With the holidays approaching, how can we celebrate with loved ones while reducing risks? The COVID-19 pandemic is nowhere near over, increasing the risk of transmission during one of the busiest travel and social-gathering periods of the year. 

The Texas Medical Association (TMA) unveils two new tools from doctors to help people make safe holiday plans. 

New podcast
Trish Perl, MD, and TMA public health staff member Meredith Vinez address how to reduce  your risk for COVID-19 during the holiday season, in the latest episode of the TMA’s Practice Well podcasts. Dr. Perl is a member of both TMA’s COVID-19 Task Force and Committee on Infectious Diseases, and chief of the infectious diseases division at UT Southwestern Medical Center in Dallas.

“This is the new normal, and until we really see that we have something like a vaccine or other measures that are going to prevent transmission, this is going to be our new normal,” Dr. Perl says in the podcast. 

That means everyone should balance healthy practices with pursuing holiday traditions.

Dr. Perl discusses the dangers of COVID-19 fatigue, and how wearing face masks, maintaining good hygiene (washing hands frequently), and social distancing can help stop the spread of the virus. Citing their own family situations, she and Ms. Vinez discuss what people should do if they decide to travel for the holidays, the safest way to travel, and the risks of visiting elderly relatives.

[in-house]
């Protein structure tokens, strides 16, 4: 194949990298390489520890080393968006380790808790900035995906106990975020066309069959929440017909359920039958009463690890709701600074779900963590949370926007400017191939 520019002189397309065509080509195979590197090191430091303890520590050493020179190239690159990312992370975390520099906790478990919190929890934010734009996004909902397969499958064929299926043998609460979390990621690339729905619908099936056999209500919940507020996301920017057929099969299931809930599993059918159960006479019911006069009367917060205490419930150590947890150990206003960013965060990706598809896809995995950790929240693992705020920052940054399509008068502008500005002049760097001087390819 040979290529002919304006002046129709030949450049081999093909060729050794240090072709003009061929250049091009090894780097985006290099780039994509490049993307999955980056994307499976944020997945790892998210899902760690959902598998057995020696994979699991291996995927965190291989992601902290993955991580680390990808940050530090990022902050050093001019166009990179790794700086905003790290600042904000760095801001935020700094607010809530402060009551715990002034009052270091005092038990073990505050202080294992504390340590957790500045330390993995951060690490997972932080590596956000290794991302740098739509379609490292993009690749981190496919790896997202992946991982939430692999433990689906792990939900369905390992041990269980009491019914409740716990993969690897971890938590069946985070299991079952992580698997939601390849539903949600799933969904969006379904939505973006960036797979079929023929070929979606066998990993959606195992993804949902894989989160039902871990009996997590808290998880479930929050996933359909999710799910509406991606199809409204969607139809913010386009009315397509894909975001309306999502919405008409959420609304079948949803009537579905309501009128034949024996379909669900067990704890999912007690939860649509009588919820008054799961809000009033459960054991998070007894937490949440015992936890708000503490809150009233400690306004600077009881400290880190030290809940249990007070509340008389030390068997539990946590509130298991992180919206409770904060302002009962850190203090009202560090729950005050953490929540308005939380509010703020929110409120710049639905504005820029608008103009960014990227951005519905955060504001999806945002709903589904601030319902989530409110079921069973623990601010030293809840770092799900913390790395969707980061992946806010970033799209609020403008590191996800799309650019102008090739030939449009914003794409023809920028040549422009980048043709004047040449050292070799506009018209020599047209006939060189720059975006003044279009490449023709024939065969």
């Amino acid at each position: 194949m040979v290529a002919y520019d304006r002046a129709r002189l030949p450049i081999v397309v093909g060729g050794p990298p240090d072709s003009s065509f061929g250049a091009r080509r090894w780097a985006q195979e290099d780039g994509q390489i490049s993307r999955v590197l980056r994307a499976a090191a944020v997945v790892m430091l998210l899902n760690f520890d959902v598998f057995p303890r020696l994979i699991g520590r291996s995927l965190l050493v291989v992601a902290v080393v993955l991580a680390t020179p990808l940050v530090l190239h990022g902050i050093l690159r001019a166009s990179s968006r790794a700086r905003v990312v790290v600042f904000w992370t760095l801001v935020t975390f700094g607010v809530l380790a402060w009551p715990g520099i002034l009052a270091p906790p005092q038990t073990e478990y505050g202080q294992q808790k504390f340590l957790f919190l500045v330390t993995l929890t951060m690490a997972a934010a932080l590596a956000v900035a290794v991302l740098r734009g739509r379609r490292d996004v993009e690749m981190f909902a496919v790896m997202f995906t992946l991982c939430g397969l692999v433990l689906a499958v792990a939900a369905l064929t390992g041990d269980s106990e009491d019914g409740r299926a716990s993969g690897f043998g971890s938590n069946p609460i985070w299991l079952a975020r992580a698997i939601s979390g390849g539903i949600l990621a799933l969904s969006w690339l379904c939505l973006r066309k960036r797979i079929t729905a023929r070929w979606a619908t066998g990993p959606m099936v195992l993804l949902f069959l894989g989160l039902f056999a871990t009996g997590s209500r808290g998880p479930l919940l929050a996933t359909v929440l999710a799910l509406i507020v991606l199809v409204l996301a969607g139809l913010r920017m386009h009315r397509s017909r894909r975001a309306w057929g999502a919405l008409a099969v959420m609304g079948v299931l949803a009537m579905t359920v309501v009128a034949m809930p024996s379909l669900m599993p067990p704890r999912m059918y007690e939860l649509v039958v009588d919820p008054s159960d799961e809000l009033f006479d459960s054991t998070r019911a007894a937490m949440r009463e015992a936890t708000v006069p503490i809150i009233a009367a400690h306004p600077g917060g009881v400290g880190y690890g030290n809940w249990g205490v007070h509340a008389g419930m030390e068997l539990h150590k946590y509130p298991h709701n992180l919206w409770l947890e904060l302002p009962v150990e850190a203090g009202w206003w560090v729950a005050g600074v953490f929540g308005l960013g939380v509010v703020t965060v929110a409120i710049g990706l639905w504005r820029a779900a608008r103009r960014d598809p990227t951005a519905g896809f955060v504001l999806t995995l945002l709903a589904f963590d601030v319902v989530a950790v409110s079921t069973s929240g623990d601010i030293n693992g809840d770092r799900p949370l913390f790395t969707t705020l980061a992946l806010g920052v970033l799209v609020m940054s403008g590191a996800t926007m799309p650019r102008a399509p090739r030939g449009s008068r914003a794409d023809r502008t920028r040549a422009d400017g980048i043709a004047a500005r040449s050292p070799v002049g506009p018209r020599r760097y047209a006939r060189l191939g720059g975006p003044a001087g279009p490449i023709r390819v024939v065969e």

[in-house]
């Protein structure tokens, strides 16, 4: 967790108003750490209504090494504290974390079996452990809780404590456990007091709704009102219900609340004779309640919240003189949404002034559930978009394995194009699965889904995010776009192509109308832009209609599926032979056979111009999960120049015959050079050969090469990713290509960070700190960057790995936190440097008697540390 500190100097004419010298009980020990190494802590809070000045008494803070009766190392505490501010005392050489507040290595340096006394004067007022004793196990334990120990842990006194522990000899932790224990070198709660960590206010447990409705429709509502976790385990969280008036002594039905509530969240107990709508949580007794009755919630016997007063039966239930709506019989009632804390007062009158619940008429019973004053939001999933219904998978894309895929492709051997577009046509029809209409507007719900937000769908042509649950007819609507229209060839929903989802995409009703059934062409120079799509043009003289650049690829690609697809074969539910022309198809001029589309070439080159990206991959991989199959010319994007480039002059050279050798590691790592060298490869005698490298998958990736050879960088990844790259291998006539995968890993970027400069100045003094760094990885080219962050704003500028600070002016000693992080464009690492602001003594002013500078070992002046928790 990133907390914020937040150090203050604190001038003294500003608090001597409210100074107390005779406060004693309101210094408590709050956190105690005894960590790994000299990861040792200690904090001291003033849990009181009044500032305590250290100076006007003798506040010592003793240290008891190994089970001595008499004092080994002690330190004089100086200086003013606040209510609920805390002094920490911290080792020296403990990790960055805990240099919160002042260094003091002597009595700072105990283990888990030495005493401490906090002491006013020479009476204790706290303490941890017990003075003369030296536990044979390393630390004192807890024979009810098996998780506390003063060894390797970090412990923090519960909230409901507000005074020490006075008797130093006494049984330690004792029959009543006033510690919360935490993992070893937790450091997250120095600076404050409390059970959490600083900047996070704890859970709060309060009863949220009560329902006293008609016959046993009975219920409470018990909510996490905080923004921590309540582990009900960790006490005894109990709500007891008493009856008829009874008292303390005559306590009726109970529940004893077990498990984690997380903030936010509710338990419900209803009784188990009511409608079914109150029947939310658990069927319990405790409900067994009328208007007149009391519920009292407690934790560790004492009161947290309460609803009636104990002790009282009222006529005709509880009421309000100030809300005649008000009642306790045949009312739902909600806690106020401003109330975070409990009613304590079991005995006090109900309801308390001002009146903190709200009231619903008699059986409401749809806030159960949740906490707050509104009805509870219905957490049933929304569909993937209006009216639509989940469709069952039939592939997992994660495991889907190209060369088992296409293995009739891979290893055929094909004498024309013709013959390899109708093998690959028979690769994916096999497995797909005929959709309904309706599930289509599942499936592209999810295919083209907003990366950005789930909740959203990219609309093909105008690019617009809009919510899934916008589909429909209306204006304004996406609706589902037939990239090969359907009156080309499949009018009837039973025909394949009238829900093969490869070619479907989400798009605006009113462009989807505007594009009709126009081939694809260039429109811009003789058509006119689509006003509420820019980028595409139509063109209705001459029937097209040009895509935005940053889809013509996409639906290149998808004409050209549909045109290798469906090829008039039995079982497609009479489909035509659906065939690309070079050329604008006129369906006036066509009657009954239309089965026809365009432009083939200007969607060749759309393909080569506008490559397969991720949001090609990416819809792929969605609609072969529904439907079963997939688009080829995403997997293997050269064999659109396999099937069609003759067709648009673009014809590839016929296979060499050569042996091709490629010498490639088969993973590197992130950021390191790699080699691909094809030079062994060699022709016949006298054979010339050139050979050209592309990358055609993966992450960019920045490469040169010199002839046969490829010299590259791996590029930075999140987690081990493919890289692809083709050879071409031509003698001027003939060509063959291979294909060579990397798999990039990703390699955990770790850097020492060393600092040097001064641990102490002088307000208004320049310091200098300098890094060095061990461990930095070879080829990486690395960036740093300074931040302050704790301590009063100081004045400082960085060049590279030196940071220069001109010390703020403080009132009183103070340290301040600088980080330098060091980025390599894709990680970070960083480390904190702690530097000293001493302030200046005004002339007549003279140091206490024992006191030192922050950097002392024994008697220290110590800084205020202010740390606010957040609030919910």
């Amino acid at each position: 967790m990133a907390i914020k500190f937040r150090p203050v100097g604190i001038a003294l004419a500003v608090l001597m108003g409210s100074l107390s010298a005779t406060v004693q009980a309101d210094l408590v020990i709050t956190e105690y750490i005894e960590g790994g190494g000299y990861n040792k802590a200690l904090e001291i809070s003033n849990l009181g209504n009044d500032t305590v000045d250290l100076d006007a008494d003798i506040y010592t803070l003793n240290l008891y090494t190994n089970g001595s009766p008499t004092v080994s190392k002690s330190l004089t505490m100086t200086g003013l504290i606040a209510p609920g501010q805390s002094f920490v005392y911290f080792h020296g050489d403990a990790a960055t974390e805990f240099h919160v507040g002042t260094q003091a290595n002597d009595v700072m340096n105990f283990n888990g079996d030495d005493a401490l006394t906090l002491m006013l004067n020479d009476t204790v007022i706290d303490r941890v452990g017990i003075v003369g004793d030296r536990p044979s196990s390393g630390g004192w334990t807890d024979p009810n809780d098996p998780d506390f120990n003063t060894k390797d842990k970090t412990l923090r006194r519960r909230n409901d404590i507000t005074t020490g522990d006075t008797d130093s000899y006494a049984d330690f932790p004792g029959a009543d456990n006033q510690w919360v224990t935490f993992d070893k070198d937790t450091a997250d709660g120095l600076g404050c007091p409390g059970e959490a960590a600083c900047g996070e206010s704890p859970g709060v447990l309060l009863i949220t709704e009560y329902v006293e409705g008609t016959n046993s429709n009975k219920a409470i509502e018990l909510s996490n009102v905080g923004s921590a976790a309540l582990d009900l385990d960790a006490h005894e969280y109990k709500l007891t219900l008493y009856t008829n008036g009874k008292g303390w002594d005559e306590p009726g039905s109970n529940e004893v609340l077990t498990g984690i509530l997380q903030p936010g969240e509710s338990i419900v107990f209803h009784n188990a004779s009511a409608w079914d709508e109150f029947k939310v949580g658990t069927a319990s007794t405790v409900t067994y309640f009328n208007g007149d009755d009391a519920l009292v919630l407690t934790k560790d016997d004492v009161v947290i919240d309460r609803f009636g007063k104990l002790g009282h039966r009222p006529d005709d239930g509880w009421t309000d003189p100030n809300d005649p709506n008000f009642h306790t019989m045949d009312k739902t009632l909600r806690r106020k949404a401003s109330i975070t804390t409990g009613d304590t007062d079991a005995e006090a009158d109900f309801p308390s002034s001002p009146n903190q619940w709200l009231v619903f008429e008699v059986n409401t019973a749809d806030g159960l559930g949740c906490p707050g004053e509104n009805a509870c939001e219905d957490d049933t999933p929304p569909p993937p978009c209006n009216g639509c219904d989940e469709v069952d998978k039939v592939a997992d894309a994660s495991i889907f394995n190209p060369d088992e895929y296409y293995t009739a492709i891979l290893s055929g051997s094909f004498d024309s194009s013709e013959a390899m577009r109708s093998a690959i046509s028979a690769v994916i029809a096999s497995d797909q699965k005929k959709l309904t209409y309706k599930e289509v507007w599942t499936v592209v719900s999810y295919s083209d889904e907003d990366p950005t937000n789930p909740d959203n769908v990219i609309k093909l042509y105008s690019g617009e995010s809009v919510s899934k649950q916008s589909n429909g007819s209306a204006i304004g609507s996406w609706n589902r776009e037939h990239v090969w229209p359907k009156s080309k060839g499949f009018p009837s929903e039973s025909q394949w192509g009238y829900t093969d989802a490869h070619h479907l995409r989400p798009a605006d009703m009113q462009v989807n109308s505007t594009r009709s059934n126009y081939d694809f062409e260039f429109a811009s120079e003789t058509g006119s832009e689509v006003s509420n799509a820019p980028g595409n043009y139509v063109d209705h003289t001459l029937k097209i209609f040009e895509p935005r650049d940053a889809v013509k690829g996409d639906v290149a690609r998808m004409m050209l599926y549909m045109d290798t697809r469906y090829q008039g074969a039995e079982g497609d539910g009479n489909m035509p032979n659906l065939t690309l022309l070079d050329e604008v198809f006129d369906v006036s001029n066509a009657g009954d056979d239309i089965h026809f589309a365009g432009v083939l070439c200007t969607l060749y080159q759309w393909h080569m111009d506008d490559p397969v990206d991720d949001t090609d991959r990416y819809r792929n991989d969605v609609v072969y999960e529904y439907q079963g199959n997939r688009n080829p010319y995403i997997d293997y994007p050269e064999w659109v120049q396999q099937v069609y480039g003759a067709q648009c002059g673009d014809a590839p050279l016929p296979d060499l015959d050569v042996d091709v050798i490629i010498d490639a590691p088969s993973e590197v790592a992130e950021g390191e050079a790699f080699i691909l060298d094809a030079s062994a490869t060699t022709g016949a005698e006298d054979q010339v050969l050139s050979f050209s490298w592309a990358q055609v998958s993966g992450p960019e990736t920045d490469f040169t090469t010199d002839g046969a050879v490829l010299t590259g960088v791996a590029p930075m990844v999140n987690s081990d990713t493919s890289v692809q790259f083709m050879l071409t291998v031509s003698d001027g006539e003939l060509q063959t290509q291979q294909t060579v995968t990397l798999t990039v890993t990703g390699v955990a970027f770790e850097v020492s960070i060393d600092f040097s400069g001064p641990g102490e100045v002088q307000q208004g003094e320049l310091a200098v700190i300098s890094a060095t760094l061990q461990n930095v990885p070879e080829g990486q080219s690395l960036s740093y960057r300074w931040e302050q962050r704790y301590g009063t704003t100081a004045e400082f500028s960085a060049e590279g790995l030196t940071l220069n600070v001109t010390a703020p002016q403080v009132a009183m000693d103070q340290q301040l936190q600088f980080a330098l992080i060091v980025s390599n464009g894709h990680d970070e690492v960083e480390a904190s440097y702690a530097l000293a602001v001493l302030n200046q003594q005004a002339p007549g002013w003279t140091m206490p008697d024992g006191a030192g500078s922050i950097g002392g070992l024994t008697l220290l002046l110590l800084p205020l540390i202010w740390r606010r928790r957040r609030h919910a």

The episode also covers how to deal with relatives who aren’t taking COVID-19 seriously, low risk holiday activities for the kids, potential tweaks to the traditional holiday to family dinners, and how to give back to the community this season. Some of their suggestions include hosting outdoor family gatherings, using disposable plates and utensils, and serving guests rather than passing a bowl of food with a single serving spoon.

Dr. Perl concluded with this reminder: “Stay safe, and everybody remember your three w’s: wear your mask, watch your distance, and wash your hands!” 

To listen to the holiday podcast and other episodes of TMA’s Practice Well podcast, visit us on our website, Apple Podcasts, Spotify, iHeartRadio and Podbean

New infographic
The TMA COVID-19 Task Force also released a holiday update to its popular COVID-19 risk assessment chart released in summer, 2020. How risky do the physician experts envision Thanksgiving dinner with family and friends? Where on the chart’s scale does group caroling fall? Find the answers in TMA’s new COVID-19 Winter Risk Assessment Chart

Wednesday, October 28, 2020

Dispelling Common Myths About COVID-19

Emily Dewar, MD
Emily Dewar, MD
Pediatric Resident at The University of Texas at Austin Dell Medical School
Member, Texas Medical Association

Valerie Smith, MD
Tyler Pediatrician
Member, Texas Medical Association COVID-19 Task Force and TMA Council on Science and Public Health